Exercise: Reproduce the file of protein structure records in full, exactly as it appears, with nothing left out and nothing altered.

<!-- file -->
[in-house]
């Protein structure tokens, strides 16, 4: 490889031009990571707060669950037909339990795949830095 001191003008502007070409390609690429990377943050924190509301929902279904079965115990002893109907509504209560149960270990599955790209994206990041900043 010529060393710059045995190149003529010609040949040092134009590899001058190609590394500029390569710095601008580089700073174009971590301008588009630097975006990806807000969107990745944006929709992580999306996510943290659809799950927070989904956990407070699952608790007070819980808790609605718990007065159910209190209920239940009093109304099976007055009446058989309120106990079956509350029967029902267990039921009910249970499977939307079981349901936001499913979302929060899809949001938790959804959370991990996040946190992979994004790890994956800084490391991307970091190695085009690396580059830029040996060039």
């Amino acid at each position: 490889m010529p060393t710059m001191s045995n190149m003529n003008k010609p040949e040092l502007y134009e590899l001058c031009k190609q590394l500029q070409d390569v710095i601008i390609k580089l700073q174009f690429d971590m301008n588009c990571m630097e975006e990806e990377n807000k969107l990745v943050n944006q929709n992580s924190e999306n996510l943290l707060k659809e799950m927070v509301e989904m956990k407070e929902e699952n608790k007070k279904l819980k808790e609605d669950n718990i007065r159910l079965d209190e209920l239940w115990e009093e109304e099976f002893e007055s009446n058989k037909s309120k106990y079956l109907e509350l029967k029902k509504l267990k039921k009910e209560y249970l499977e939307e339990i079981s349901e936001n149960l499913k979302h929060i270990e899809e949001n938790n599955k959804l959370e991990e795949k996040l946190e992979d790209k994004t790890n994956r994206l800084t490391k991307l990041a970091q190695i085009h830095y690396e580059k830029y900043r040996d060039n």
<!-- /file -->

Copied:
[in-house]
């Protein structure tokens, strides 16, 4: 490889031009990571707060669950037909339990795949830095 001191003008502007070409390609690429990377943050924190509301929902279904079965115990002893109907509504209560149960270990599955790209994206990041900043 010529060393710059045995190149003529010609040949040092134009590899001058190609590394500029390569710095601008580089700073174009971590301008588009630097975006990806807000969107990745944006929709992580999306996510943290659809799950927070989904956990407070699952608790007070819980808790609605718990007065159910209190209920239940009093109304099976007055009446058989309120106990079956509350029967029902267990039921009910249970499977939307079981349901936001499913979302929060899809949001938790959804959370991990996040946190992979994004790890994956800084490391991307970091190695085009690396580059830029040996060039």
């Amino acid at each position: 490889m010529p060393t710059m001191s045995n190149m003529n003008k010609p040949e040092l502007y134009e590899l001058c031009k190609q590394l500029q070409d390569v710095i601008i390609k580089l700073q174009f690429d971590m301008n588009c990571m630097e975006e990806e990377n807000k969107l990745v943050n944006q929709n992580s924190e999306n996510l943290l707060k659809e799950m927070v509301e989904m956990k407070e929902e699952n608790k007070k279904l819980k808790e609605d669950n718990i007065r159910l079965d209190e209920l239940w115990e009093e109304e099976f002893e007055s009446n058989k037909s309120k106990y079956l109907e509350l029967k029902k509504l267990k039921k009910e209560y249970l499977e939307e339990i079981s349901e936001n149960l499913k979302h929060i270990e899809e949001n938790n599955k959804l959370e991990e795949k996040l946190e992979d790209k994004t790890n994956r994206l800084t490391k991307l990041a970091q190695i085009h830095y690396e580059k830029y900043r040996d060039n």